QR Code fun in Math

Recently, my students and I had a lot of fun with QR codes in our math class.   It all started when I found some great FREE activities from the FlapJack Educational Resources website involving word problems minibooks.   Each student created a word problem and turned it into a QR code.  We glued the QR code into the minibook and I pasted them up around the room.  Using iPods or iPads brought in from home, the children scanned them and worked on the problems in groups of 3.  The answers were posted in the back of the room for them to check themselves.  Everyone worked hard and had fun.  I also purchased some other QR activities from Teachers pay Teachers and did another activity where the students did the problems on a worksheet and then scanned a QR code to check their answers.

Do you have any QR code resources that you can share?

QR Code Math on PhotoPeach

QR Code Scavenger Hunt

Today my students had a great time doing a QR code scavenger hunt. I used GOQR.ME to create QR codes that linked to questions about our National Symbols.  The QR codes look like this:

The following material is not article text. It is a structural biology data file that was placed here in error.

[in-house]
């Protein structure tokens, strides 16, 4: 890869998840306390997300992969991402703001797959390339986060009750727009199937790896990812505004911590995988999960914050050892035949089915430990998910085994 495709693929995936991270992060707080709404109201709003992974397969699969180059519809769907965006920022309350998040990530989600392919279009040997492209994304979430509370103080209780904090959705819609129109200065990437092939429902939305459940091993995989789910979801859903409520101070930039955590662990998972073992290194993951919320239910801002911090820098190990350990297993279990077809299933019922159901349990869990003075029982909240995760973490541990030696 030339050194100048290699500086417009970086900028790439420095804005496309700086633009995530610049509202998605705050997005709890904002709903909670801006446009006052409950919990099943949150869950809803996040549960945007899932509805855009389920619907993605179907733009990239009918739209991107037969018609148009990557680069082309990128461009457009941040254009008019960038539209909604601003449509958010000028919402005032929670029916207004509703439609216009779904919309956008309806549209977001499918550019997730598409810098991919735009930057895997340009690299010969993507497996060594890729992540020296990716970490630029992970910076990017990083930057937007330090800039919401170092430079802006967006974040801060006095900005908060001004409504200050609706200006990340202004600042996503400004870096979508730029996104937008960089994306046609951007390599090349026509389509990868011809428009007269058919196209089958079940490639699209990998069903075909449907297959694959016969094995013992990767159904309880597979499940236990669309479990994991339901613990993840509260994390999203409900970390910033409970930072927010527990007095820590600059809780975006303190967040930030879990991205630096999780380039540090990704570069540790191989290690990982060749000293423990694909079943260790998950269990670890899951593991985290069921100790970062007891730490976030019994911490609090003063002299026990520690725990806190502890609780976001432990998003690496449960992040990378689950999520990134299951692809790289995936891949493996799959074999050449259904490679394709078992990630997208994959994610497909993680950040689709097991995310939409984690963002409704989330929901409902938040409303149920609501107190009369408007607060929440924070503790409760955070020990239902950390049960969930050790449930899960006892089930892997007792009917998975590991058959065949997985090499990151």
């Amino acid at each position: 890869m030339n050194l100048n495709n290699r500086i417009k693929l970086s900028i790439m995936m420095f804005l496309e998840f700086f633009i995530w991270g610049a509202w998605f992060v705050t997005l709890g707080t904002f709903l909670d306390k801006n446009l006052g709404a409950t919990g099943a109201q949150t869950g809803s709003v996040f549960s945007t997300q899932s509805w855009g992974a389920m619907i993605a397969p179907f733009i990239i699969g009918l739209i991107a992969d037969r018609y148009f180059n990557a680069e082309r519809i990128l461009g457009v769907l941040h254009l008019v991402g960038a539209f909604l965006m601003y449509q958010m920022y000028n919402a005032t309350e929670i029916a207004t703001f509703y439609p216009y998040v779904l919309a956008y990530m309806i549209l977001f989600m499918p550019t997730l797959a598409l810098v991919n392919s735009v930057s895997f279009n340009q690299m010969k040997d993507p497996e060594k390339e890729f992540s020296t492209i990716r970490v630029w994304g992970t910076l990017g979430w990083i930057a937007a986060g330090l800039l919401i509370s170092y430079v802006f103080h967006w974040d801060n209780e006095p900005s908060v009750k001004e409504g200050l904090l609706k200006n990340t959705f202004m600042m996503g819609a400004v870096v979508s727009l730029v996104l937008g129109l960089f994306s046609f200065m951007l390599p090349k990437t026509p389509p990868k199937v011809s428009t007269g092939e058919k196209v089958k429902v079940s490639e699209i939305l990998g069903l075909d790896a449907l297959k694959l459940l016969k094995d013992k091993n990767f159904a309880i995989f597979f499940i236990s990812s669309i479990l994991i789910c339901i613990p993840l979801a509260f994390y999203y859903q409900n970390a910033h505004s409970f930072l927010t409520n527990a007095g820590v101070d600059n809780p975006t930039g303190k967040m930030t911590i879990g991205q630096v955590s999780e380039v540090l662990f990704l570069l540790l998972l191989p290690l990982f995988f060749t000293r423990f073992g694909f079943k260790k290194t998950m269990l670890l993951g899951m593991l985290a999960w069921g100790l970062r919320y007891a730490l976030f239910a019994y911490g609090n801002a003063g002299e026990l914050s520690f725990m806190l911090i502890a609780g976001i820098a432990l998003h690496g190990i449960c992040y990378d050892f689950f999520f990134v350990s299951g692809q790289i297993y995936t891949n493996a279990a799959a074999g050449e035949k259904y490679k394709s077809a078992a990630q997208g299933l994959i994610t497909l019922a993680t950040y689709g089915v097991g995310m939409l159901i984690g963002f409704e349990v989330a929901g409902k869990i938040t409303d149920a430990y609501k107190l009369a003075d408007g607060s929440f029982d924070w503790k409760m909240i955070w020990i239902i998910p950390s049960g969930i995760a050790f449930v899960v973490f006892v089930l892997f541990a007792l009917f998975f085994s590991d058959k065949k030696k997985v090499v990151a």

The students used a free QR reader app called Qrafter to scan each code.  Because I only have one iPad in the classroom, I asked the children to bring in iPads or iPods from home.  I have 20 students and 10 of them were able to bring in their own electronic devices so they were able to work in pairs on this scavenger hunt.  The children held up their devices and and scanned each code.

When they scanned the code, they were given a question to answer.  It looked like this:

There were 20 QR codes hidden around the room.  For some questions the students were also given a link to a website where they could find the answers. For other questions they used the computers to research the answer themselves.

The students were given one point for copying the question down correctly and another point for having the correct answer.

It was a fun activity for the kids that used technology and had them using teamwork to find out the facts instead of having me spoon feed it to them or read it from the text book.  If I do this activity again, I think I will use shorter questions. Some of the questions I used were from Scholastic’s Cyber Hunt and they were a bit lengthy which slowed up my 3rd graders.  The winning team scored 25 points and won a prize.

Here are some of my questions if you’d like to try it!

Part 2 QR Codes US facts

Do you think this would be fun to do? Anyone have any other ideas about how QR codes can be used in the classroom?